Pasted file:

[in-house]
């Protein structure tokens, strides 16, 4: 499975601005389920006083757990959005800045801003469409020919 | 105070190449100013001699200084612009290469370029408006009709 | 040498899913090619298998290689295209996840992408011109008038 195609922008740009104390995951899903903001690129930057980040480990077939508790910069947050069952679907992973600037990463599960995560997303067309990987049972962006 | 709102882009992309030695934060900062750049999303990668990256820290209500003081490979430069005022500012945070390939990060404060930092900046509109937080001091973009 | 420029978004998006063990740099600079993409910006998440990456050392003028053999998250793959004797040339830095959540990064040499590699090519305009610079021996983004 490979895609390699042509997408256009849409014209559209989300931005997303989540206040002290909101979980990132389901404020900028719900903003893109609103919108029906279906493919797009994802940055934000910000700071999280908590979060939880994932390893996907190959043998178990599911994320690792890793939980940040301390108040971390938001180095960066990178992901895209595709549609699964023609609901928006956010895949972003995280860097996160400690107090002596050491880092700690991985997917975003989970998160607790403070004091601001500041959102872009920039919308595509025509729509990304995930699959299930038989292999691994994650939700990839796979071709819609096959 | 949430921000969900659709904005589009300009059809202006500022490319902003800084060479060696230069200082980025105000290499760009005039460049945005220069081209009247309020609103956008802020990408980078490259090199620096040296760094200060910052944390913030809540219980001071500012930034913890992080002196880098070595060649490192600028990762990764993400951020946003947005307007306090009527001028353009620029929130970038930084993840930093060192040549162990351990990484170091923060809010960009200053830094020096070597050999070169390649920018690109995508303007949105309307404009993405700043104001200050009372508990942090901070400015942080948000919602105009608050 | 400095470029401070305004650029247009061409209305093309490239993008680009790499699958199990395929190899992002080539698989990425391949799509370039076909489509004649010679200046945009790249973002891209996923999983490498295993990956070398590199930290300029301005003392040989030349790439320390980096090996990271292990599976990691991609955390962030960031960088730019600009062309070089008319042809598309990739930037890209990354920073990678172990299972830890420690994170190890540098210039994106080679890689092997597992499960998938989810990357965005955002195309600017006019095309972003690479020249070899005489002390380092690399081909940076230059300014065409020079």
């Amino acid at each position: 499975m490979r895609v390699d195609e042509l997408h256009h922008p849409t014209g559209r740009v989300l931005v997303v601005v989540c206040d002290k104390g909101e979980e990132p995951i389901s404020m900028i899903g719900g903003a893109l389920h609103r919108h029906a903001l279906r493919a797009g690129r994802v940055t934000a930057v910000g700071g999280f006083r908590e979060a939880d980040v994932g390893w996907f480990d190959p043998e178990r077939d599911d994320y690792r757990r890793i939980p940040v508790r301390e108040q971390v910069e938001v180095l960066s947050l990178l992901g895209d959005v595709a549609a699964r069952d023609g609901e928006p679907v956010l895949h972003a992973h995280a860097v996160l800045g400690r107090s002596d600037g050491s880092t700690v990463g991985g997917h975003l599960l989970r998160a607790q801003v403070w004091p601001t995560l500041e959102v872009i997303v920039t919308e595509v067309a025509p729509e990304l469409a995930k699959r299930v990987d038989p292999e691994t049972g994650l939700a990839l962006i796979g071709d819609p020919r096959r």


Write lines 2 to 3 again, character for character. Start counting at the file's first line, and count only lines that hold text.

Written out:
């Protein structure tokens, strides 16, 4: 499975601005389920006083757990959005800045801003469409020919 | 105070190449100013001699200084612009290469370029408006009709 | 040498899913090619298998290689295209996840992408011109008038 195609922008740009104390995951899903903001690129930057980040480990077939508790910069947050069952679907992973600037990463599960995560997303067309990987049972962006 | 709102882009992309030695934060900062750049999303990668990256820290209500003081490979430069005022500012945070390939990060404060930092900046509109937080001091973009 | 420029978004998006063990740099600079993409910006998440990456050392003028053999998250793959004797040339830095959540990064040499590699090519305009610079021996983004 490979895609390699042509997408256009849409014209559209989300931005997303989540206040002290909101979980990132389901404020900028719900903003893109609103919108029906279906493919797009994802940055934000910000700071999280908590979060939880994932390893996907190959043998178990599911994320690792890793939980940040301390108040971390938001180095960066990178992901895209595709549609699964023609609901928006956010895949972003995280860097996160400690107090002596050491880092700690991985997917975003989970998160607790403070004091601001500041959102872009920039919308595509025509729509990304995930699959299930038989292999691994994650939700990839796979071709819609096959 | 949430921000969900659709904005589009300009059809202006500022490319902003800084060479060696230069200082980025105000290499760009005039460049945005220069081209009247309020609103956008802020990408980078490259090199620096040296760094200060910052944390913030809540219980001071500012930034913890992080002196880098070595060649490192600028990762990764993400951020946003947005307007306090009527001028353009620029929130970038930084993840930093060192040549162990351990990484170091923060809010960009200053830094020096070597050999070169390649920018690109995508303007949105309307404009993405700043104001200050009372508990942090901070400015942080948000919602105009608050 | 400095470029401070305004650029247009061409209305093309490239993008680009790499699958199990395929190899992002080539698989990425391949799509370039076909489509004649010679200046945009790249973002891209996923999983490498295993990956070398590199930290300029301005003392040989030349790439320390980096090996990271292990599976990691991609955390962030960031960088730019600009062309070089008319042809598309990739930037890209990354920073990678172990299972830890420690994170190890540098210039994106080679890689092997597992499960998938989810990357965005955002195309600017006019095309972003690479020249070899005489002390380092690399081909940076230059300014065409020079």
């Amino acid at each position: 499975m490979r895609v390699d195609e042509l997408h256009h922008p849409t014209g559209r740009v989300l931005v997303v601005v989540c206040d002290k104390g909101e979980e990132p995951i389901s404020m900028i899903g719900g903003a893109l389920h609103r919108h029906a903001l279906r493919a797009g690129r994802v940055t934000a930057v910000g700071g999280f006083r908590e979060a939880d980040v994932g390893w996907f480990d190959p043998e178990r077939d599911d994320y690792r757990r890793i939980p940040v508790r301390e108040q971390v910069e938001v180095l960066s947050l990178l992901g895209d959005v595709a549609a699964r069952d023609g609901e928006p679907v956010l895949h972003a992973h995280a860097v996160l800045g400690r107090s002596d600037g050491s880092t700690v990463g991985g997917h975003l599960l989970r998160a607790q801003v403070w004091p601001t995560l500041e959102v872009i997303v920039t919308e595509v067309a025509p729509e990304l469409a995930k699959r299930v990987d038989p292999e691994t049972g994650l939700a990839l962006i796979g071709d819609p020919r096959r």